Care about other people’s approval, and you will always be their prisoner. – Lao Tsu
Why does it matter what others say? After all, we are the ones who will live with the consequences of our choices and we can believe that our own opinions of our choices are more significant, however, it is still hard to let go of the need for external opinions and, specifically, for external validation, a positive reception of what we do.
1. We need validation as social beings, but only to a point
First, it’s important to address that living with no validation is hard for most people. Receiving no support and being judged and criticized is unpleasant, and finding validation from other people can help us feel motivated and welcomed.
However, it can become a problem when our actions become dependent on external validation rather than our own needs and desires. A search for validation can reduce our freedom to make choices and force us to limit ourselves in everything we do to make sure others don’t look down on us and our choices.
2. It’s sometimes easier to believe other people
It can be easier to accept something as true, in particular, when we have trouble believing our own accomplishments. Even if we have lost weight, we might not feel the impact unless other people note it. But this makes us hugely dependent on the opinions of other people and their willingness or unwillingness to recognize our achievements.
When we wait for others to notice, we are ceding them the power of making things real for us. While it’s natural to expect others, especially our friends and loved ones, to recognize and support our positive changes, expecting them to make it real can make us too dependent and give others power over our lives they should not have.
3. Validation ties into control
If other people know that we expect their validation, they might feel responsible and entitled to dictate some aspects of our lives. People might feel that they have the right to influence our decisions, because we are giving them this power, and that can lead to trouble. Everyone will have different opinions about what is best for you and what a good life looks like.
For instance, your parents might have your best interests at heart but not recognize aspects that you enjoy or need as important or useful. Many people, for example, still struggle to accept remote work or freelance work, which has become normalized, or don’t view certain industries or fields as valid career choices.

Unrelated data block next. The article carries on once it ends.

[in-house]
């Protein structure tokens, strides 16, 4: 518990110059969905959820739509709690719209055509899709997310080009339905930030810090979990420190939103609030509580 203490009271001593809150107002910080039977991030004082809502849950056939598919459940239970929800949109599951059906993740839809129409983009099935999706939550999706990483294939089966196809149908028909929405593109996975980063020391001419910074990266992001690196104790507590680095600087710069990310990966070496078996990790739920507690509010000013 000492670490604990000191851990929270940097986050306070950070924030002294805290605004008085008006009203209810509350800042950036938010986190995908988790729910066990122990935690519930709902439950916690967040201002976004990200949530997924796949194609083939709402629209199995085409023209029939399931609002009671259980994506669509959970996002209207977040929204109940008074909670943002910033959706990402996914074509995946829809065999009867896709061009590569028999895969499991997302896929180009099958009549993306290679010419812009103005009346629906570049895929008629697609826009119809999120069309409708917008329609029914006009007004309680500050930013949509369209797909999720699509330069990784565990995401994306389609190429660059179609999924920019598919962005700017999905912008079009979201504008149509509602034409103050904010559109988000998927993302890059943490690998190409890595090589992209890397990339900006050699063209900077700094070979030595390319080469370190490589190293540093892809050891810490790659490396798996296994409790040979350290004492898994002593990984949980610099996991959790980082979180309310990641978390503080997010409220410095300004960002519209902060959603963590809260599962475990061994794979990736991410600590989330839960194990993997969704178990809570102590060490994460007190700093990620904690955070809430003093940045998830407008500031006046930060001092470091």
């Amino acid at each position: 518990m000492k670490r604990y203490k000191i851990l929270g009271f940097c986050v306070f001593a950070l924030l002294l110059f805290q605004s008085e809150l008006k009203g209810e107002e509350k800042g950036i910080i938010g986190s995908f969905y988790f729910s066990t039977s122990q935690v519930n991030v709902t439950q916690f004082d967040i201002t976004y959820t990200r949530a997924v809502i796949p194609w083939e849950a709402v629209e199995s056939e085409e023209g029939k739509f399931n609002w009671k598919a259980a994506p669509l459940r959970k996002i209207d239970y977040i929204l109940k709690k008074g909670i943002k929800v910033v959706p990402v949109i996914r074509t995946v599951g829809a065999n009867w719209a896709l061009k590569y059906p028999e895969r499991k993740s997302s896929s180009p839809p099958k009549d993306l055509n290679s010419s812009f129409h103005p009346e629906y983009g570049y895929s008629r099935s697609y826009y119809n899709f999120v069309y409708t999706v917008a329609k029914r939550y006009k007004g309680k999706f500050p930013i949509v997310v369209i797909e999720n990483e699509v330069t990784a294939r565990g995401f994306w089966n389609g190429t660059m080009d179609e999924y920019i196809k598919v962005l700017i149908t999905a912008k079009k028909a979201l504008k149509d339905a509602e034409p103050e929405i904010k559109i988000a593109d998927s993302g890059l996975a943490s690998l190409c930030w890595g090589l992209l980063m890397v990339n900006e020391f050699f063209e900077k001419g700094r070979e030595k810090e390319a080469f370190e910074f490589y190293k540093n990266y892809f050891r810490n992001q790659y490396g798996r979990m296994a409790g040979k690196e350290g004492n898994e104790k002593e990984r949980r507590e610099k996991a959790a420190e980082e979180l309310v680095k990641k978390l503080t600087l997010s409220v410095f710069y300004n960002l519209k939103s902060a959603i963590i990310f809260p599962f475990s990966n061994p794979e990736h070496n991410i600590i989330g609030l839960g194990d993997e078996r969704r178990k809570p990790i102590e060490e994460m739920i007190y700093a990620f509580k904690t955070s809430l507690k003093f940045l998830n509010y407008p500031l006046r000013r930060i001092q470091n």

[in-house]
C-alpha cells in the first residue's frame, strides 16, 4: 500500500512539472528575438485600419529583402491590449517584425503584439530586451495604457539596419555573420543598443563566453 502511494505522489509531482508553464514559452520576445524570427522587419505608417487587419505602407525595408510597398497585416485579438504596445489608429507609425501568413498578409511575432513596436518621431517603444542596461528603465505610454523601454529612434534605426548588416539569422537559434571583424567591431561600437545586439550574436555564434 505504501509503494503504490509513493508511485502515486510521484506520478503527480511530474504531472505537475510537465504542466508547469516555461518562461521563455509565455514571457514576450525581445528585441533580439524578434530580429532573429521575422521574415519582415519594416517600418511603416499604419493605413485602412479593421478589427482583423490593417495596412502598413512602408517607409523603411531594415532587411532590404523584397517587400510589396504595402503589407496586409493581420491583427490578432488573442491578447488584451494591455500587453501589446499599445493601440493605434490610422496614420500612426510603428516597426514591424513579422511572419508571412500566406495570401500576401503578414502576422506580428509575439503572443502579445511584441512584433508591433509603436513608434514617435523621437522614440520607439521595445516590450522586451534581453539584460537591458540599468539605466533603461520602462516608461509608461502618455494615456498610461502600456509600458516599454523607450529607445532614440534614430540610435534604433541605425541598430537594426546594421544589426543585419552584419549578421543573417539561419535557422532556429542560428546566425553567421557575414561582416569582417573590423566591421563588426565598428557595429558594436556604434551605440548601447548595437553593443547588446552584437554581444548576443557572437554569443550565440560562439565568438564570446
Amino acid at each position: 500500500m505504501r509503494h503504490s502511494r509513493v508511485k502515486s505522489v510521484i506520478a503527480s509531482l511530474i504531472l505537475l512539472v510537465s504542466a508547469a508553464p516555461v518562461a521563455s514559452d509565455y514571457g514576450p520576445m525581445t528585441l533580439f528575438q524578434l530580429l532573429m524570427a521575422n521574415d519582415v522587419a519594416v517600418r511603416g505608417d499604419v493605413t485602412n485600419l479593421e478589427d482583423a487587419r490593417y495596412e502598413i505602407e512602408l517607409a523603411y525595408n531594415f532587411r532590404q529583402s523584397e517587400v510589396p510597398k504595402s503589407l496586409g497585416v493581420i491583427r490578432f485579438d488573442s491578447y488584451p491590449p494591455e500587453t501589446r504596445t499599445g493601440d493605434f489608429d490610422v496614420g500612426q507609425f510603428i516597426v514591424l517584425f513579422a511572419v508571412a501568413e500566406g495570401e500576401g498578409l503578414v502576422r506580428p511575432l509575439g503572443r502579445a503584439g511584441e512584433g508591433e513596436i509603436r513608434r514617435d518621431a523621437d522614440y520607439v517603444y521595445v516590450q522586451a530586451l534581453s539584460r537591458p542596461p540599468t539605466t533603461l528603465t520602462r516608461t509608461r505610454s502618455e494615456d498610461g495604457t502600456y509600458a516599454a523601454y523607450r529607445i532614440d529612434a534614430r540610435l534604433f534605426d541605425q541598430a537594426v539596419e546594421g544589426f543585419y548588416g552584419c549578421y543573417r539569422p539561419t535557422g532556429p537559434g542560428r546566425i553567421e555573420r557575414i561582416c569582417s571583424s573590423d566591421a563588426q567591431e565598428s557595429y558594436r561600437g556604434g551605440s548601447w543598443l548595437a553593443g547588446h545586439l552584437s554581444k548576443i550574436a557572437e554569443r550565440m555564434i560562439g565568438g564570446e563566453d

If we let others make decisions, they will use their best judgment to try and control our lives, withholding or providing validation depending on the situation. But this doesn’t mean that they will know what is best for us and guide us towards it. We should not give others that much power.
4. It shows a lack of confidence
Validation can often compensate for our lack of confidence. If we are not certain in our choices, we let others decide whether these were good or bad and use that information to change our behaviors. However, instead we should focus on building our own confidence.
People won’t always approve of our choices, even if they were good choices and were good for us. We can’t always rely on other people to tell us what was right and wrong for ourselves, rather, we should try to build up the confidence to make these decisions on our own.
5. Accept the consequences
Letting go of external validation means that you won’t always receive support or praise, and that is fine. It means that we allow ourselves to make mistakes and to keep going despite this. We become truly free and truly mature when we take the good with the bad and accept the consequences of our actions rather than put the blame on others or let others judge our choices.
We are allowed to make choices others will not like if we think they are best, but we have to be willing to take the consequences that come with those decisions.
External validation can feel good, but it should not be the central factor guiding our decisions. It gives them too much power, so we become disempowered in turn.
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